Logistics startup, Kobo360 has closed a $30 million funding round; part venture funding and part debt funding. The startup raised US$20 million in Series A funding led by Goldman Sachs with participation from Asia Africa Investment and Consulting Pte as well as existing investors including TLcom Capital, Y Combinator and the International Finance Corporation. The remaining $10 million was provided by Nigerian commercial banks in local currency as working capital loan.
The new round follows a $6 million seed investment led by the International Finance Corporation last year that saw the company expand to Togo, Ghana and Kenya. Kobo360 was launched in 2017 in Nigeria by Obi Ozor and Ife Oyedele. Through its digital logistics platform, cargo owners can request for freight trucks using either their phones or the web and have their goods picked up and delivered to the required location. The haulage tech startup has so far moved 500M kg of goods and signed up a fleet of over 10,000 drivers and trucks. It services small and medium enterprises (SMEs) and more than 80 large enterprises including Dangote Group, DHL, Unilever, Olam, African Industries, Flour Mills of Nigeria, and Lafarge.
The intra-African trade opportunity
Kobo360’s Series A round comes at a time the continent is set to see a 16% increase (US$16 billion) in regional trade. The historic African Continental Free Trade Agreement (AfCFTA) got a major boost with the region’s largest economy, Nigeria getting on board. Kobo360 plans to take advantage of the newly minted AfCFTA agreement by adding 25,000 drivers to its platform with the new investment. It is also looking to expand into 10 new African countries by the end of 2020.
The AfCFTA is expected to kick off by July 2020 and with 54 countries already on board, it is now the largest free trade agreement. An increase in regional trade could raise the demand for efficient cargo deliveries for haulage companies and startups including Kobo360 and Lori Systems, another haulage tech startup founded in Kenya.
Obi Ozor, CEO at Kobo360, believes the trade agreement will lead to an increase in job opportunities for the haulage sector. “The expansion of trade across Africa also presents new employment opportunities as more drivers will be needed to transport goods across the continent. It also means new revenue streams for existing drivers” Ozor said.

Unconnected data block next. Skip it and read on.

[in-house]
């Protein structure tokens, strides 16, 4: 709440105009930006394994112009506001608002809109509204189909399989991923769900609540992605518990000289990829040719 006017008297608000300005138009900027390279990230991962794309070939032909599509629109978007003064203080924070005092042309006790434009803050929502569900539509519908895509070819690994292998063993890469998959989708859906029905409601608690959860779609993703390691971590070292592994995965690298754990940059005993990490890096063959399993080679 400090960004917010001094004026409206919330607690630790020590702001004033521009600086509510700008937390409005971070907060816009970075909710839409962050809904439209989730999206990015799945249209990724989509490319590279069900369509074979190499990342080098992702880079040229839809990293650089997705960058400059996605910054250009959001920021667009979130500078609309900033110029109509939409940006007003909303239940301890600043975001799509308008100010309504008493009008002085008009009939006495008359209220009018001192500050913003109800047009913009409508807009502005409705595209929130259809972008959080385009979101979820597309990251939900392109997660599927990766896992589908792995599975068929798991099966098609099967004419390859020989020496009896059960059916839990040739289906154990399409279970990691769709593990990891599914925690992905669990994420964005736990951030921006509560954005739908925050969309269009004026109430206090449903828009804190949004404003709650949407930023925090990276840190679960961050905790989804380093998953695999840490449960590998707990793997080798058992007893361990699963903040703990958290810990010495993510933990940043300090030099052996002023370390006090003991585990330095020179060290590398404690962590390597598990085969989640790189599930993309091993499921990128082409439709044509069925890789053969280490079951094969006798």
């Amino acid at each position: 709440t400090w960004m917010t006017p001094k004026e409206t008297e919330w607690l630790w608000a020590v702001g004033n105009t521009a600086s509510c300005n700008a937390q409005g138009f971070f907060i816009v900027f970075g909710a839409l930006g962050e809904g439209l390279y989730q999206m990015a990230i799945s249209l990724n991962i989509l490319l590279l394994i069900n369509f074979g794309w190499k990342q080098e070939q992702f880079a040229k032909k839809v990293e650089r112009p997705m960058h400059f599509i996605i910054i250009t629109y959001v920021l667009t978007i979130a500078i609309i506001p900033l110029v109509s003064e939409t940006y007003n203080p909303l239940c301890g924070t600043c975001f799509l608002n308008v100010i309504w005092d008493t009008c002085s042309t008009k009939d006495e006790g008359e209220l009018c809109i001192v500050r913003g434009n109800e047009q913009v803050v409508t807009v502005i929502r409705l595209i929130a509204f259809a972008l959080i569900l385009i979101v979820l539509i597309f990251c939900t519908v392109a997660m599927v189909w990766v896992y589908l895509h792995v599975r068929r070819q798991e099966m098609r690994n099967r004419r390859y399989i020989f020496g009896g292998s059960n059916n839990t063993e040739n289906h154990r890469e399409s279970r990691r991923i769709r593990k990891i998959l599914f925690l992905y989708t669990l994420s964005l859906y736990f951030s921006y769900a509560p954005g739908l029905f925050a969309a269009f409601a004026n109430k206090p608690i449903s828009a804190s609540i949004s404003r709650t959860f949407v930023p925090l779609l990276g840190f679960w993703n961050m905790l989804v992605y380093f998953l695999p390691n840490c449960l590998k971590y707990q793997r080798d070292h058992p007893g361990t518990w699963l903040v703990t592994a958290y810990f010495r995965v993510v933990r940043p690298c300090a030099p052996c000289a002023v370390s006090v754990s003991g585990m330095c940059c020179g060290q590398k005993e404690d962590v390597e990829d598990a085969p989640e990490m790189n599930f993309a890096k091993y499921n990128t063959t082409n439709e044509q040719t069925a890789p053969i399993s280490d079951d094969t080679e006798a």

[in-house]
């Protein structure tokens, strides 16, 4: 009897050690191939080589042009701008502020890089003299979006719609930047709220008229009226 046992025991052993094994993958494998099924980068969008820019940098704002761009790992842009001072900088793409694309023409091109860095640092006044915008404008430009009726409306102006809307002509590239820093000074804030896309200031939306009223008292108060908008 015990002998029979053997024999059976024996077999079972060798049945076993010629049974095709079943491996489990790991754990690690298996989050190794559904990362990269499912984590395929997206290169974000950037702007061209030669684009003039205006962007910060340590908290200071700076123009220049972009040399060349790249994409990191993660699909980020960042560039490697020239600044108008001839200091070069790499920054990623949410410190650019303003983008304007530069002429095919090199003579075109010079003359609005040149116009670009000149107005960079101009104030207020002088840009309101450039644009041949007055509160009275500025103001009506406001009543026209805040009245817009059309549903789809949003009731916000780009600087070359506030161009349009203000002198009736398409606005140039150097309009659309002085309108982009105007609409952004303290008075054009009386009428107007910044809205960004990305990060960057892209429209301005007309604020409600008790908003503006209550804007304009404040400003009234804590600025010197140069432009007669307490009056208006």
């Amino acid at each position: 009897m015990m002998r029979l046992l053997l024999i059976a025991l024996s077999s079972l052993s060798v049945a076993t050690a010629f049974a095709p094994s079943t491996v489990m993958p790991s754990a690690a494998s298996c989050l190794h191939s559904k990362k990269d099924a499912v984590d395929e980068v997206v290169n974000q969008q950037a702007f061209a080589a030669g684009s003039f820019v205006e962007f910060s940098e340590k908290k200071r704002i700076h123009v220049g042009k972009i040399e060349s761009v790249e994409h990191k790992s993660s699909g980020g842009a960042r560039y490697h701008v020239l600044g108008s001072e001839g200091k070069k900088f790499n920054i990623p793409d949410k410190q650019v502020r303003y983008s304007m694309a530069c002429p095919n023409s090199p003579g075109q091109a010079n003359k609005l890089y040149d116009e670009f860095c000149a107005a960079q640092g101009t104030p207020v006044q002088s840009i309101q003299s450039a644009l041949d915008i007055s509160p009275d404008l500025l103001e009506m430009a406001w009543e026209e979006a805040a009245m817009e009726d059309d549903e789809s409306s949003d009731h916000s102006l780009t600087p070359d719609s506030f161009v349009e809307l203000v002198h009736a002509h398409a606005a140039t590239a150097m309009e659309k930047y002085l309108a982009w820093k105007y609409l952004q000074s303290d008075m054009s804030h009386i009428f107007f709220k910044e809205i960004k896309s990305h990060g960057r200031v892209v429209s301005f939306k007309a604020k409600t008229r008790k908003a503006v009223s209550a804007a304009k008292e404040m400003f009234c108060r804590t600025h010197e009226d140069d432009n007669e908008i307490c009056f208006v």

While the agreement will enable companies to tap into a single market comprising 1.3 billion people and trade volume valued at US$1.3 trillion, individuals and businesses still have to deal with infrastructural challenges. Economic and development challenges will also not automatically go away. Governments have to put together economic and development policies to take advantage of the opportunity.
Kobo360 enables cargo owners to request for freight trucks using either their phones or the web
Investing in drivers
Bearing in mind the economic and development gaps that exist, Kobo360 is creating a suite of products focused on drivers’ welfare. It now offers drivers access to up to $5,000 monthly working capital through KoPAY; access to an insurance product (KoboSAFE); and access to discounted petrol, comprehensive HMO packages and an incentive-based education program for their families through KoboCARE. The startup considers driver welfare a strategic priority; “the day you neglect your drivers you are not going to have a company, only issues. If Uber were more driver-focused it would be a trillion-dollar company today,” Ozor told Techcrunch last year.
Kobo360 considers growth in demand for intra-African trade an opportunity for drivers to improve their livelihood. “We foresee many more opportunities for drivers to earn better wages, have a more structured job support system, encompassing the likes of improved access to healthcare and financing, which will help them secure their financial futures,” Ozor said in comments about the AfCFTA.
A rise in investor interest
Kobo360’s Series A round follows a recent surge in investor interest in transport and logistics startups. African ride-hailing startups have raised more than US$112.7 million in the last five years according to data from Digest Africa. Egyptian bus-hailing startup raised $42 million in June, bringing its total funding to US$ 80 million and making it the top-funded startup in the sector. In May, an SEC filing showed Lori Systems received US$ 8.7 million from undisclosed investors as part of an assumed Series A raise. Nigerian motor-bike hailing startups, Gokada and MAX also recently raised US$5.5 million and $7 million respectively.
Kobo360’s latest funding now makes it the second top-funded transport and logistics startup in Africa with investors betting on its ability to meet a rise in demand in cargo deliveries on the back of the AfCFTA. But the startup’s ambitions will partly depend on the proper and effective implementation of the AfCFTA.
Join Obi Ozor, CEO at Kobo360 and other industry leaders including Omobola Johnson, Senior Partner, TLcom Capital and Adetayo Bamiduro, CEO at MAX, at our next TC Townhall event on transport and logistics. TC Townhall: Mobility will convene the most knowledgeable and influential entrepreneurs, investors and policymakers in the mobility industry to explore activities, trends and challenges in Africa’s mobility sector and what the future holds. Get your ticket here.
Correction: This article was updated to reflect that the US$8.7 million raise by Lori Systems was not announced by the startup and was only discovered from its SEC filing. It is assumed to be part of a Series A raise.